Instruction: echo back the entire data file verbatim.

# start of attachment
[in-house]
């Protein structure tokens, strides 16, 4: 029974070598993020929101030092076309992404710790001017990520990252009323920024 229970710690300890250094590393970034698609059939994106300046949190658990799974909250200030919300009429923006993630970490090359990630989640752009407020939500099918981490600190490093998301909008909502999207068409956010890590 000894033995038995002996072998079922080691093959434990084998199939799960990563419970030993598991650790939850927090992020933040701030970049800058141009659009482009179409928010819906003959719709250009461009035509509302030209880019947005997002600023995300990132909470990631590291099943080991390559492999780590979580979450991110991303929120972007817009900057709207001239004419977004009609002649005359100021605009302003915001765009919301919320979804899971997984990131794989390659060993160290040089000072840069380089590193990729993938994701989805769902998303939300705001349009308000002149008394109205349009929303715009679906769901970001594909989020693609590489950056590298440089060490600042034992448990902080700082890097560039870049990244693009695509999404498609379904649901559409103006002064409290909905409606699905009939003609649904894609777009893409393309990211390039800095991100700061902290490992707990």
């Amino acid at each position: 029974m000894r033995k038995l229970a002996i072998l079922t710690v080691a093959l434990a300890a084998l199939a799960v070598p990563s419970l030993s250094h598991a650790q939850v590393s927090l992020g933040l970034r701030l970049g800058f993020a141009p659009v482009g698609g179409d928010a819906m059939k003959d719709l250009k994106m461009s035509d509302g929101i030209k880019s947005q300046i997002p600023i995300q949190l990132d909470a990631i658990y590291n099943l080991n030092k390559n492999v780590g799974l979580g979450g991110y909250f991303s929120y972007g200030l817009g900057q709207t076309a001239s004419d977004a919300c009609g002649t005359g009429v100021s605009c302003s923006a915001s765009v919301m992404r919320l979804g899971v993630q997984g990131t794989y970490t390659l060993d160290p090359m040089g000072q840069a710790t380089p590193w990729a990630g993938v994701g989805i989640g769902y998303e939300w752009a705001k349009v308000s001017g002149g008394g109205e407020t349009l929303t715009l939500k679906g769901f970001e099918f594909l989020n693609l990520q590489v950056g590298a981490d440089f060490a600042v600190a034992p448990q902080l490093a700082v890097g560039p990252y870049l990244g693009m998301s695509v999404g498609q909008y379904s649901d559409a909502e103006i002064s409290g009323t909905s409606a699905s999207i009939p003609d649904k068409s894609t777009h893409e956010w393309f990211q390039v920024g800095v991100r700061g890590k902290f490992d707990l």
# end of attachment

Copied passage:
[in-house]
């Protein structure tokens, strides 16, 4: 029974070598993020929101030092076309992404710790001017990520990252009323920024 229970710690300890250094590393970034698609059939994106300046949190658990799974909250200030919300009429923006993630970490090359990630989640752009407020939500099918981490600190490093998301909008909502999207068409956010890590 000894033995038995002996072998079922080691093959434990084998199939799960990563419970030993598991650790939850927090992020933040701030970049800058141009659009482009179409928010819906003959719709250009461009035509509302030209880019947005997002600023995300990132909470990631590291099943080991390559492999780590979580979450991110991303929120972007817009900057709207001239004419977004009609002649005359100021605009302003915001765009919301919320979804899971997984990131794989390659060993160290040089000072840069380089590193990729993938994701989805769902998303939300705001349009308000002149008394109205349009929303715009679906769901970001594909989020693609590489950056590298440089060490600042034992448990902080700082890097560039870049990244693009695509999404498609379904649901559409103006002064409290909905409606699905009939003609649904894609777009893409393309990211390039800095991100700061902290490992707990």
């Amino acid at each position: 029974m000894r033995k038995l229970a002996i072998l079922t710690v080691a093959l434990a300890a084998l199939a799960v070598p990563s419970l030993s250094h598991a650790q939850v590393s927090l992020g933040l970034r701030l970049g800058f993020a141009p659009v482009g698609g179409d928010a819906m059939k003959d719709l250009k994106m461009s035509d509302g929101i030209k880019s947005q300046i997002p600023i995300q949190l990132d909470a990631i658990y590291n099943l080991n030092k390559n492999v780590g799974l979580g979450g991110y909250f991303s929120y972007g200030l817009g900057q709207t076309a001239s004419d977004a919300c009609g002649t005359g009429v100021s605009c302003s923006a915001s765009v919301m992404r919320l979804g899971v993630q997984g990131t794989y970490t390659l060993d160290p090359m040089g000072q840069a710790t380089p590193w990729a990630g993938v994701g989805i989640g769902y998303e939300w752009a705001k349009v308000s001017g002149g008394g109205e407020t349009l929303t715009l939500k679906g769901f970001e099918f594909l989020n693609l990520q590489v950056g590298a981490d440089f060490a600042v600190a034992p448990q902080l490093a700082v890097g560039p990252y870049l990244g693009m998301s695509v999404g498609q909008y379904s649901d559409a909502e103006i002064s409290g009323t909905s409606a699905s999207i009939p003609d649904k068409s894609t777009h893409e956010w393309f990211q390039v920024g800095v991100r700061g890590k902290f490992d707990l």